Mordechai Lippa Teumim

Chairman of the Committee

Needless to say the text of your lecture must be strictly in keeping with high religious standards.

[Page 177]

In Memory of Yosef Hakohen Laks,
Of Blessed Memory

Y. P. S

Translated by Rabbi Mordecai Goldzweig

Who was worthy to be in his presence
Who heard his voice and saw his person
How could one forget him
His sweet voice that reverberated in prayer
When he sang his musical compositions
And when he noted his deep comments on the margins of Talmudic volumes
And in his business dealings his knowledge floated
His writing ability could be discerned from letters to his colleagues
And his signature testified to his writing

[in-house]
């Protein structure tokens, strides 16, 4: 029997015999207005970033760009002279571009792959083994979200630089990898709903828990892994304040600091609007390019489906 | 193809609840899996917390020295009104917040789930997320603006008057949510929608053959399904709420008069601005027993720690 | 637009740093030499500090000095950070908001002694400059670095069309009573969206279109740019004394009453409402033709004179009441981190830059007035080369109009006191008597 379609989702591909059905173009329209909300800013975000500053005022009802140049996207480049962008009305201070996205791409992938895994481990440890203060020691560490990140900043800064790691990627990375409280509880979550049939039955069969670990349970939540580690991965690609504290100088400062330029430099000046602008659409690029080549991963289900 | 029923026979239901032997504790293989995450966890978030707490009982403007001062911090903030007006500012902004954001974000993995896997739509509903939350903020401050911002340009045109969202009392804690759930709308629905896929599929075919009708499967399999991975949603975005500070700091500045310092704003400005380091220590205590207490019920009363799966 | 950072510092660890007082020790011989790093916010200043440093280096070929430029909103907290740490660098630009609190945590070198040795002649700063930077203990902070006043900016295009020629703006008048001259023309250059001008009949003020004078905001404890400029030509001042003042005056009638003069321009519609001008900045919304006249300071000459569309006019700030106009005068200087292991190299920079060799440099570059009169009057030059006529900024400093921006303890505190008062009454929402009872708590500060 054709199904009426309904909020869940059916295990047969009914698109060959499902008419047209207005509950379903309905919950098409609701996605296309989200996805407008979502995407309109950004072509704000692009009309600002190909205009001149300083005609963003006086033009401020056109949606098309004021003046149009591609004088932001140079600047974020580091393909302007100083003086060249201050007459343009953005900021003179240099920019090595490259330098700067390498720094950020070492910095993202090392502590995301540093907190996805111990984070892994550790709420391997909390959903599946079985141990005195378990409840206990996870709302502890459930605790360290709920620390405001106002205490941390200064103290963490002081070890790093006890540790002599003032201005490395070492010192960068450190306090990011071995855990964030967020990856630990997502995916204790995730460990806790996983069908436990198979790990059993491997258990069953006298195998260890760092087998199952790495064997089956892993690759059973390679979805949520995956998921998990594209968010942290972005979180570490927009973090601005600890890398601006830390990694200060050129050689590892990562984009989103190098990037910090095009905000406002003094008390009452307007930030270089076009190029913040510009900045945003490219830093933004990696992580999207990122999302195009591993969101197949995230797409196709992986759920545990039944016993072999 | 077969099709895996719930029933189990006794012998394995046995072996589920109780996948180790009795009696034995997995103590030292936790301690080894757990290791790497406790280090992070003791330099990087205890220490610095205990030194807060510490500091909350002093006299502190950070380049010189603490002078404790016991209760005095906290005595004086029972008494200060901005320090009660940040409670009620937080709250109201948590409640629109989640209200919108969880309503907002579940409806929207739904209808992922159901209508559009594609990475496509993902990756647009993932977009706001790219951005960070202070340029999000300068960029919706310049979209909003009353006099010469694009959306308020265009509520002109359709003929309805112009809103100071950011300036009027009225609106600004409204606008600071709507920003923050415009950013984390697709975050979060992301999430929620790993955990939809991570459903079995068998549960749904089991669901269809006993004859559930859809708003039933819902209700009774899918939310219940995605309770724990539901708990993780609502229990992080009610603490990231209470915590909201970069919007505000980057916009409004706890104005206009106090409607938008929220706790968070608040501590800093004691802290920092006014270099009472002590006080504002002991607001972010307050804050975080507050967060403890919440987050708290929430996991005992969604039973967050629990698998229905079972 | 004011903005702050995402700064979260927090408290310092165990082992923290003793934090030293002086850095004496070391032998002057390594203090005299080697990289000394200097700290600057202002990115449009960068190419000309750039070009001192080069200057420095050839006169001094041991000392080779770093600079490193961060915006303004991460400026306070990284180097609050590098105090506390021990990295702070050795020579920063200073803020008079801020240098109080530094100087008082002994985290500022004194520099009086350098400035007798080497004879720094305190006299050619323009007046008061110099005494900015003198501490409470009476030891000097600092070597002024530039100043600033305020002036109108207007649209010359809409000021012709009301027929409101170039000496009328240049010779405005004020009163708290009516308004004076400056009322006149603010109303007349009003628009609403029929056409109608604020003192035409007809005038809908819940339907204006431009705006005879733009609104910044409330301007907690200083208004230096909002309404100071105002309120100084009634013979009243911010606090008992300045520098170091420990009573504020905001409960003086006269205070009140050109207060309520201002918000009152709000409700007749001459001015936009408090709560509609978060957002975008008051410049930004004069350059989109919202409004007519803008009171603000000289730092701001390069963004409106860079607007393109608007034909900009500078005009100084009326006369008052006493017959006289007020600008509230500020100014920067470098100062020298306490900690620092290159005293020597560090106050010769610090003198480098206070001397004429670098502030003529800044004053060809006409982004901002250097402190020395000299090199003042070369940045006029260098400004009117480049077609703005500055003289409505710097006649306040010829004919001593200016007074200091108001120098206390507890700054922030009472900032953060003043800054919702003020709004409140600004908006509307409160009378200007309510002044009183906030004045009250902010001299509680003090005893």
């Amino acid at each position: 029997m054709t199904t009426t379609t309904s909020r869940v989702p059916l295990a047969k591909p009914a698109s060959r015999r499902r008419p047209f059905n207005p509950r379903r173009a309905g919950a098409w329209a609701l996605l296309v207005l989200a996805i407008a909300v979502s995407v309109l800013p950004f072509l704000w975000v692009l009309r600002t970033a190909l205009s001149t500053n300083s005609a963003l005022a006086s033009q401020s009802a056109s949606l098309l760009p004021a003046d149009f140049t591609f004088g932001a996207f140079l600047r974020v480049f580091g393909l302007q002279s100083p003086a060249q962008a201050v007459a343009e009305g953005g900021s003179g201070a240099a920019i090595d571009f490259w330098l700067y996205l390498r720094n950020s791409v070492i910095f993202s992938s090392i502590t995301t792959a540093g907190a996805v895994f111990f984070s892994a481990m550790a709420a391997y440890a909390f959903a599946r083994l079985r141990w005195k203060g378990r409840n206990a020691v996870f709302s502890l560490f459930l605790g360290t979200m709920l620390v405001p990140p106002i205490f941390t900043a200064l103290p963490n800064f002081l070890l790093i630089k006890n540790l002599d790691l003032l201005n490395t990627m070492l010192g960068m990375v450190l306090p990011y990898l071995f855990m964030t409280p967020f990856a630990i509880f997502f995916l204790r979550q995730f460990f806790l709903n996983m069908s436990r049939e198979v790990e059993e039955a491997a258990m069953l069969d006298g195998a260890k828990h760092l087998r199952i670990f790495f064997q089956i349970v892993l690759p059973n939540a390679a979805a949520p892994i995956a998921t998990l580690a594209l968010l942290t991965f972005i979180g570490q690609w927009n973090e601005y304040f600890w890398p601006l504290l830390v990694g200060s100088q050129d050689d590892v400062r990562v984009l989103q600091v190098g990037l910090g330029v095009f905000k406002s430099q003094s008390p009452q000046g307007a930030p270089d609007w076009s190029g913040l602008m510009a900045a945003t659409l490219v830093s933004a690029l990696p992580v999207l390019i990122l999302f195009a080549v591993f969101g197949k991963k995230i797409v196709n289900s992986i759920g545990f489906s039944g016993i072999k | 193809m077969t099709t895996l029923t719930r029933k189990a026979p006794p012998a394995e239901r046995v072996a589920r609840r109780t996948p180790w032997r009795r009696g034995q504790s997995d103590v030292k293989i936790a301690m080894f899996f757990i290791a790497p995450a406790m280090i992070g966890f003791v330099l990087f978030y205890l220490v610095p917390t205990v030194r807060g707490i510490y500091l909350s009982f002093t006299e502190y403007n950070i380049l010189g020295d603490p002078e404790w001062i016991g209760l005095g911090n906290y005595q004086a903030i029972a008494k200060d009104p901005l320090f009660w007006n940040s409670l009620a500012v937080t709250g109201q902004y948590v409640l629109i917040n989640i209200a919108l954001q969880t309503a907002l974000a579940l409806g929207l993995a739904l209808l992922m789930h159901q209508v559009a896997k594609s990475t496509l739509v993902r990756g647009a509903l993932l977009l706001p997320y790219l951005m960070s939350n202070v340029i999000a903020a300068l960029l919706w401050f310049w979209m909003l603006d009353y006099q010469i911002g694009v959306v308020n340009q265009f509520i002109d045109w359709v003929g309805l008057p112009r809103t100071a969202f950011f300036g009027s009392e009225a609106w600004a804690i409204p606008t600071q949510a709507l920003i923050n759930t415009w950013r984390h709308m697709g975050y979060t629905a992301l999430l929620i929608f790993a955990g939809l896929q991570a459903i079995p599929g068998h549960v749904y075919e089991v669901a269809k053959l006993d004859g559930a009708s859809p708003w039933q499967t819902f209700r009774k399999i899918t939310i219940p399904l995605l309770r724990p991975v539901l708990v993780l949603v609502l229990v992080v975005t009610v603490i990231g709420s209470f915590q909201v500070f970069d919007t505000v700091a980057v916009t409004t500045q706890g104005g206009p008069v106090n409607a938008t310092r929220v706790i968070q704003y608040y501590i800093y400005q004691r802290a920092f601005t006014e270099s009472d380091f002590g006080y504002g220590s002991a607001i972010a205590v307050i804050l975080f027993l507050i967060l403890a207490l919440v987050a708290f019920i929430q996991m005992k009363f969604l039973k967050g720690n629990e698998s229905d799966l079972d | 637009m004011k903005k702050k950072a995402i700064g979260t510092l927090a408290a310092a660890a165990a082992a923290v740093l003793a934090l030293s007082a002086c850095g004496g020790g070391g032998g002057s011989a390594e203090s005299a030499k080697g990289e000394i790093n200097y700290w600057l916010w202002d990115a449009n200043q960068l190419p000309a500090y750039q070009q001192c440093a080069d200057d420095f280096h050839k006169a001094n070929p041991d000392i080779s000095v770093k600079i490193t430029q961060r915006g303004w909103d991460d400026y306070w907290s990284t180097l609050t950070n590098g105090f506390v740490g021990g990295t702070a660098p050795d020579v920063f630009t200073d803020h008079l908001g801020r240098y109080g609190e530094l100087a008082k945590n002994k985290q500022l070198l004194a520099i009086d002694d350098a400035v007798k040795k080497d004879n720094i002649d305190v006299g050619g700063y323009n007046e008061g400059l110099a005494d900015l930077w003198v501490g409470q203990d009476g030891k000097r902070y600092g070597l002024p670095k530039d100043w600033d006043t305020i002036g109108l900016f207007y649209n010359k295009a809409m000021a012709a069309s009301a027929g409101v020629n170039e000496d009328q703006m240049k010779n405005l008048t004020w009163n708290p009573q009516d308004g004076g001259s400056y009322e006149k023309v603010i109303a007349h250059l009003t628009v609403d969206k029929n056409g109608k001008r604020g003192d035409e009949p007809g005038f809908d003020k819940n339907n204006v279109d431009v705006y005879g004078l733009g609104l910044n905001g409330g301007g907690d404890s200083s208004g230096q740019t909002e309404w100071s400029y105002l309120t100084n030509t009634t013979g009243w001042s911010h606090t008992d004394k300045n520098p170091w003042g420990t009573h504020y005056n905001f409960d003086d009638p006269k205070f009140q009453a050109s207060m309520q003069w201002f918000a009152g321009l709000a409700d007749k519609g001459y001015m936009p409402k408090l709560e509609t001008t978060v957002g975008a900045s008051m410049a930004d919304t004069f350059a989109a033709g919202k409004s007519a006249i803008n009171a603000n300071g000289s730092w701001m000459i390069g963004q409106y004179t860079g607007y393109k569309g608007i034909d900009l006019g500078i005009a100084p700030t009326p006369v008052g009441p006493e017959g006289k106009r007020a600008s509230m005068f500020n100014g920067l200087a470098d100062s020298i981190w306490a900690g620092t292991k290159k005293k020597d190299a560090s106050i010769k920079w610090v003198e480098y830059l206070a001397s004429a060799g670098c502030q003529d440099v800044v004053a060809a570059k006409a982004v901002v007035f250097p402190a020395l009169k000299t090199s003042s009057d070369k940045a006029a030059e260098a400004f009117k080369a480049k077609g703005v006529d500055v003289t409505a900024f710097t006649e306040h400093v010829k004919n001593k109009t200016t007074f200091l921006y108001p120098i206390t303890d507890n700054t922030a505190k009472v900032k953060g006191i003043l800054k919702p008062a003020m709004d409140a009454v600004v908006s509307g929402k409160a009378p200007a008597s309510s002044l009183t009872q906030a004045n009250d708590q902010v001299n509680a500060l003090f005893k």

That expressed friendship in the effectiveness of his poetry:

To a former resident of our town

I will sing to my friend in my name and yours
And at the beginning of the verse set your eyes
Please see the joy of my heart

[In Hebrew the initial letters of the next three stanzas form an acrostic of the name Yosef Laks HaKohen]

For a wise man is greater than a prophet
And a student such as you brings joy to his teacher
And in my eyes is filled with favor.

My heart rejoices in your raised prestige
And my bones rejoice in the happiness of your parents
The Primal Cause was in your behalf
Honor is placed upon your head.

You are worthy of honor and greatness
You my dear friend a man of excellence
The rays of your splendor will shine as fine porcelain
Your fate is to grow tall as the date palm and cedar.

Turn and listen and receive my blessing

For it stems from the depths of my heart
May He Who Resides in the Heavens bring success to your path
Satisfaction and pleasure will sate your ancestors.

Yosef Hakohen Laks

[Page 178]

Reb Yosef Yehuda ben Reb Michel Sofer (Blattner)
Of Blessed Memory


Translated by Rabbi Mordecai Goldzweig